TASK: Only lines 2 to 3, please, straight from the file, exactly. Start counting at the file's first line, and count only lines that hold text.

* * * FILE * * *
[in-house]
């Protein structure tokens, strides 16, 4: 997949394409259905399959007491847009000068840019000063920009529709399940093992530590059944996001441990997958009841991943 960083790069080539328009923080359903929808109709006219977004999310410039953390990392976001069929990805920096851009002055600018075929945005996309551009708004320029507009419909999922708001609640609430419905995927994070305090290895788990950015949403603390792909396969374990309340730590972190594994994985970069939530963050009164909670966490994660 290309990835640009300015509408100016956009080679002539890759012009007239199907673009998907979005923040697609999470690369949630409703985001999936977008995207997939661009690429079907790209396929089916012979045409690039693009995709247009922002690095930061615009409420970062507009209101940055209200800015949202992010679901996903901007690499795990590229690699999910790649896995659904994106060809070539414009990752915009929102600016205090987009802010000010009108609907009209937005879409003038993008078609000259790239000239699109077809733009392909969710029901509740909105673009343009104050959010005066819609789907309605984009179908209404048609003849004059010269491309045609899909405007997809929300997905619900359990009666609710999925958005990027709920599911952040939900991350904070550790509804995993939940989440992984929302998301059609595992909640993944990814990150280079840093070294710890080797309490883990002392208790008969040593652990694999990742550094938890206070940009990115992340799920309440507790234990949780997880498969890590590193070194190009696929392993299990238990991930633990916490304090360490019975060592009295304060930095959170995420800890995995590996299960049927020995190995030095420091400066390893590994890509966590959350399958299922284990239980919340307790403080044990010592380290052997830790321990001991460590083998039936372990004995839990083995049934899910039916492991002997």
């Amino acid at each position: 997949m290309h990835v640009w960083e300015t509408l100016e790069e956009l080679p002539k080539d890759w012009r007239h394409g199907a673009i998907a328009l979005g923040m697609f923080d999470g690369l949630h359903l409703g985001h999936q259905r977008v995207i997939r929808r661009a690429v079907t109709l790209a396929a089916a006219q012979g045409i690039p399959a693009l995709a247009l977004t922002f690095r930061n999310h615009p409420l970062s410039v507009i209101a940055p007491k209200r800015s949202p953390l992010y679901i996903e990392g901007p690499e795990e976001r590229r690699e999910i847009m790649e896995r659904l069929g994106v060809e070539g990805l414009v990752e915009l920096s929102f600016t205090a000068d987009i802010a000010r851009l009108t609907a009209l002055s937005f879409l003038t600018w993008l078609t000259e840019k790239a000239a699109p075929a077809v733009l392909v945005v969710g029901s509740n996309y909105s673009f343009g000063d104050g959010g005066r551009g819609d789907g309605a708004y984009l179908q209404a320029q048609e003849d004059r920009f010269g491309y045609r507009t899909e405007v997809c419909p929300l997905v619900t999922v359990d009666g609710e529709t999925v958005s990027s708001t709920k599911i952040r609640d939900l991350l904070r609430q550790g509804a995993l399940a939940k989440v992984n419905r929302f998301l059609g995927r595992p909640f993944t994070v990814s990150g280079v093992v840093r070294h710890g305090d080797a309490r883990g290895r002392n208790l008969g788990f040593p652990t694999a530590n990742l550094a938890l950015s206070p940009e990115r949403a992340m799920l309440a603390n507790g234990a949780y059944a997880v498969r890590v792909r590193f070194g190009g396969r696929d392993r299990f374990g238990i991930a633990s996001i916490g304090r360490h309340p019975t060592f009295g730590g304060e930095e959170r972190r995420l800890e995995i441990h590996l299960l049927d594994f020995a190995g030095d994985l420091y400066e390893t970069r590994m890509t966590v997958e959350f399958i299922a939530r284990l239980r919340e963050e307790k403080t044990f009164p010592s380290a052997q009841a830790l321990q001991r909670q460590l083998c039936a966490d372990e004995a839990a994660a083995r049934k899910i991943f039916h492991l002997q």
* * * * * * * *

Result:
């Protein structure tokens, strides 16, 4: 997949394409259905399959007491847009000068840019000063920009529709399940093992530590059944996001441990997958009841991943 960083790069080539328009923080359903929808109709006219977004999310410039953390990392976001069929990805920096851009002055600018075929945005996309551009708004320029507009419909999922708001609640609430419905995927994070305090290895788990950015949403603390792909396969374990309340730590972190594994994985970069939530963050009164909670966490994660 290309990835640009300015509408100016956009080679002539890759012009007239199907673009998907979005923040697609999470690369949630409703985001999936977008995207997939661009690429079907790209396929089916012979045409690039693009995709247009922002690095930061615009409420970062507009209101940055209200800015949202992010679901996903901007690499795990590229690699999910790649896995659904994106060809070539414009990752915009929102600016205090987009802010000010009108609907009209937005879409003038993008078609000259790239000239699109077809733009392909969710029901509740909105673009343009104050959010005066819609789907309605984009179908209404048609003849004059010269491309045609899909405007997809929300997905619900359990009666609710999925958005990027709920599911952040939900991350904070550790509804995993939940989440992984929302998301059609595992909640993944990814990150280079840093070294710890080797309490883990002392208790008969040593652990694999990742550094938890206070940009990115992340799920309440507790234990949780997880498969890590590193070194190009696929392993299990238990991930633990916490304090360490019975060592009295304060930095959170995420800890995995590996299960049927020995190995030095420091400066390893590994890509966590959350399958299922284990239980919340307790403080044990010592380290052997830790321990001991460590083998039936372990004995839990083995049934899910039916492991002997």
């Amino acid at each position: 997949m290309h990835v640009w960083e300015t509408l100016e790069e956009l080679p002539k080539d890759w012009r007239h394409g199907a673009i998907a328009l979005g923040m697609f923080d999470g690369l949630h359903l409703g985001h999936q259905r977008v995207i997939r929808r661009a690429v079907t109709l790209a396929a089916a006219q012979g045409i690039p399959a693009l995709a247009l977004t922002f690095r930061n999310h615009p409420l970062s410039v507009i209101a940055p007491k209200r800015s949202p953390l992010y679901i996903e990392g901007p690499e795990e976001r590229r690699e999910i847009m790649e896995r659904l069929g994106v060809e070539g990805l414009v990752e915009l920096s929102f600016t205090a000068d987009i802010a000010r851009l009108t609907a009209l002055s937005f879409l003038t600018w993008l078609t000259e840019k790239a000239a699109p075929a077809v733009l392909v945005v969710g029901s509740n996309y909105s673009f343009g000063d104050g959010g005066r551009g819609d789907g309605a708004y984009l179908q209404a320029q048609e003849d004059r920009f010269g491309y045609r507009t899909e405007v997809c419909p929300l997905v619900t999922v359990d009666g609710e529709t999925v958005s990027s708001t709920k599911i952040r609640d939900l991350l904070r609430q550790g509804a995993l399940a939940k989440v992984n419905r929302f998301l059609g995927r595992p909640f993944t994070v990814s990150g280079v093992v840093r070294h710890g305090d080797a309490r883990g290895r002392n208790l008969g788990f040593p652990t694999a530590n990742l550094a938890l950015s206070p940009e990115r949403a992340m799920l309440a603390n507790g234990a949780y059944a997880v498969r890590v792909r590193f070194g190009g396969r696929d392993r299990f374990g238990i991930a633990s996001i916490g304090r360490h309340p019975t060592f009295g730590g304060e930095e959170r972190r995420l800890e995995i441990h590996l299960l049927d594994f020995a190995g030095d994985l420091y400066e390893t970069r590994m890509t966590v997958e959350f399958i299922a939530r284990l239980r919340e963050e307790k403080t044990f009164p010592s380290a052997q009841a830790l321990q001991r909670q460590l083998c039936a966490d372990e004995a839990a994660a083995r049934k899910i991943f039916h492991l002997q």